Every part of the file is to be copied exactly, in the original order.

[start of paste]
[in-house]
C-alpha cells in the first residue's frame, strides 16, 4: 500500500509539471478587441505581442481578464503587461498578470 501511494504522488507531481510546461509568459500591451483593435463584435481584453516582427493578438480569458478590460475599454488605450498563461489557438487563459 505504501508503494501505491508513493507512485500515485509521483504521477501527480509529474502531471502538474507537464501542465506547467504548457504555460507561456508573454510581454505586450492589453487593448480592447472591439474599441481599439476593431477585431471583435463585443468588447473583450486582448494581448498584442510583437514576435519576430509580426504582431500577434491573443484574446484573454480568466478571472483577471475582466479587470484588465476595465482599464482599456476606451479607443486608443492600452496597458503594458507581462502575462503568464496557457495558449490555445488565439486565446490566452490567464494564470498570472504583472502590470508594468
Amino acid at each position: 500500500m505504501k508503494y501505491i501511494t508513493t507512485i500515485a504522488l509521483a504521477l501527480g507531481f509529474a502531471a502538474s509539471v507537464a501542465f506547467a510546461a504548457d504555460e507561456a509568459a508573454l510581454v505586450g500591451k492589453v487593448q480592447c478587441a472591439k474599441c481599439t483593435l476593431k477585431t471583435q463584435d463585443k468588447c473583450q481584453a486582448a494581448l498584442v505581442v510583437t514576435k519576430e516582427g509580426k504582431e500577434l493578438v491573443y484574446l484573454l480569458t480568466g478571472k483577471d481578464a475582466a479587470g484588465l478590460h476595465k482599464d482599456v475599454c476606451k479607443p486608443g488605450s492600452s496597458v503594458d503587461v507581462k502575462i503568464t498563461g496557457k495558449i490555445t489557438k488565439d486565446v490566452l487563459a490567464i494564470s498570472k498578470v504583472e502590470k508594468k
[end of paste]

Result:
[in-house]
C-alpha cells in the first residue's frame, strides 16, 4: 500500500509539471478587441505581442481578464503587461498578470 501511494504522488507531481510546461509568459500591451483593435463584435481584453516582427493578438480569458478590460475599454488605450498563461489557438487563459 505504501508503494501505491508513493507512485500515485509521483504521477501527480509529474502531471502538474507537464501542465506547467504548457504555460507561456508573454510581454505586450492589453487593448480592447472591439474599441481599439476593431477585431471583435463585443468588447473583450486582448494581448498584442510583437514576435519576430509580426504582431500577434491573443484574446484573454480568466478571472483577471475582466479587470484588465476595465482599464482599456476606451479607443486608443492600452496597458503594458507581462502575462503568464496557457495558449490555445488565439486565446490566452490567464494564470498570472504583472502590470508594468
Amino acid at each position: 500500500m505504501k508503494y501505491i501511494t508513493t507512485i500515485a504522488l509521483a504521477l501527480g507531481f509529474a502531471a502538474s509539471v507537464a501542465f506547467a510546461a504548457d504555460e507561456a509568459a508573454l510581454v505586450g500591451k492589453v487593448q480592447c478587441a472591439k474599441c481599439t483593435l476593431k477585431t471583435q463584435d463585443k468588447c473583450q481584453a486582448a494581448l498584442v505581442v510583437t514576435k519576430e516582427g509580426k504582431e500577434l493578438v491573443y484574446l484573454l480569458t480568466g478571472k483577471d481578464a475582466a479587470g484588465l478590460h476595465k482599464d482599456v475599454c476606451k479607443p486608443g488605450s492600452s496597458v503594458d503587461v507581462k502575462i503568464t498563461g496557457k495558449i490555445t489557438k488565439d486565446v490566452l487563459a490567464i494564470s498570472k498578470v504583472e502590470k508594468k